Personalities | The Beatles | The Break-Up Years (1969) | Key Events


The Let It Be Sessions

After inconclusive discussions about playing a concert, The Beatles agreed instead to film rehearsals for a ‘back-to-basics’ album, with Michael Lindsay-Hogg who had directed their singles’ promos. But the tensions that had dogged The White Album quickly resurfaced and the atmosphere was as cold as the sound stage at the Twickenham Film Studios. John Lennon barely spoke except to row with George Harrison who was already smarting from what he saw as Paul McCartney’s patronizing attitude. The songs were in short supply and the playing was uninspired. Harrison walked out after a week and returned only after it was agreed to move the filming and recording to the band’s own studio at Apple’s HQ.

Yellow Submarine

The soundtrack album to The Beatles’ full-length cartoon, released in mid-January, gathered up the four unreleased songs plus the title track and ‘All You Need is Love’. None of the other songs featured in the movie appeared. Instead, the second side of the album was filled with George Martin’s film score. The album got to No. 2 in the US and No. 3 in the UK, a respectable performance all things considered. To The Beatles themselves, however, it must have seemed like a distraction from a distant eon.

Billy Preston

To diffuse the tensions within the band, American keyboard player Billy Preston, who had met The Beatles in 1962 playing with Little Richard and was visiting Apple to talk about a record deal, was hastily corralled into the resumed recording sessions. A lack of material had driven the band back to their beginnings to exhume songs like ‘One After 909’ and ‘Maggie Mae’. They also tried to rekindle the flame by jamming on old rock’n’roll favourites that Preston was familiar with. They recorded onto two four-track machines borrowed from the Abbey Road Studios as the 72-track console promised by John Lennon’s friend ‘Magic’ Alex had not materialized. He hadn’t even made provision for running cables between the studio and the control room.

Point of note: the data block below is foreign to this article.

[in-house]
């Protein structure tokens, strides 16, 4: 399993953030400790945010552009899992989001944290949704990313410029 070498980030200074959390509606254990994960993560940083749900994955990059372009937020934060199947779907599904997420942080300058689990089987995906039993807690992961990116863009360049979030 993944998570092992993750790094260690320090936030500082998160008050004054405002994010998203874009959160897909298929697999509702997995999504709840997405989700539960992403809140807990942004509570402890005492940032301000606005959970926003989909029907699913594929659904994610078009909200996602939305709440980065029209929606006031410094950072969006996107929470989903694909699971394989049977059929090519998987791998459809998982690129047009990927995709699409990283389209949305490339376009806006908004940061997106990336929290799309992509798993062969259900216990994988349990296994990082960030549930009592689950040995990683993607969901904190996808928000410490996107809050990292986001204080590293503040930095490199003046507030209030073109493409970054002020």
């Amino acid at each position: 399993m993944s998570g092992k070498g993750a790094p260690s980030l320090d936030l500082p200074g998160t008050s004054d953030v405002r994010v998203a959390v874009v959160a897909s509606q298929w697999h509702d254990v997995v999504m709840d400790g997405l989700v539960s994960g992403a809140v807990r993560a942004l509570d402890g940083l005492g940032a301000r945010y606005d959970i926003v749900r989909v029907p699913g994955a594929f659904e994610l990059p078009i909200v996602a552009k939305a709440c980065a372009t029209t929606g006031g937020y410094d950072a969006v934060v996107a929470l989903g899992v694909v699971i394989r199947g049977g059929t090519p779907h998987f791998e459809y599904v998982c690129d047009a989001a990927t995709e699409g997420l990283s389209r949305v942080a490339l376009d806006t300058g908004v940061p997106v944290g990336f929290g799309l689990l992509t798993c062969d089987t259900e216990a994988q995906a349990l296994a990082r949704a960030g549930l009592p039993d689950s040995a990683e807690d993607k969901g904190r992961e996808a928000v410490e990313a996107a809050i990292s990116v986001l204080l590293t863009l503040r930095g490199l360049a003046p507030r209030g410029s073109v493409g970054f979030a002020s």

The ‘Rooftop’ Concert

With director Michael Lindsay-Hogg facing an inconclusive film project without a live performance from The Beatles, a hasty decision was reached. On 30 January, with the Apple staff unaware of what was happening, the band’s equipment was set up on the roof of their Savile Row HQ. The Beatles played a 42-minute impromptu lunchtime concert watched by the film crew, friends, family and some lucky office workers in neighbouring buildings, but heard by many more in the streets below. Police from Savile Row Station arrived to stop the show but stonewalling tactics by the crew allowed The Beatles to finish their set, at which point John Lennon said, ‘I’d like to say “Thank you” on behalf of the group and ourselves and I hope we passed the audition’. It was the last public performance they would give together.


Allen Klein

Having told music paper Melody Maker that The Beatles would be ‘broke in six months’ if Apple continued...

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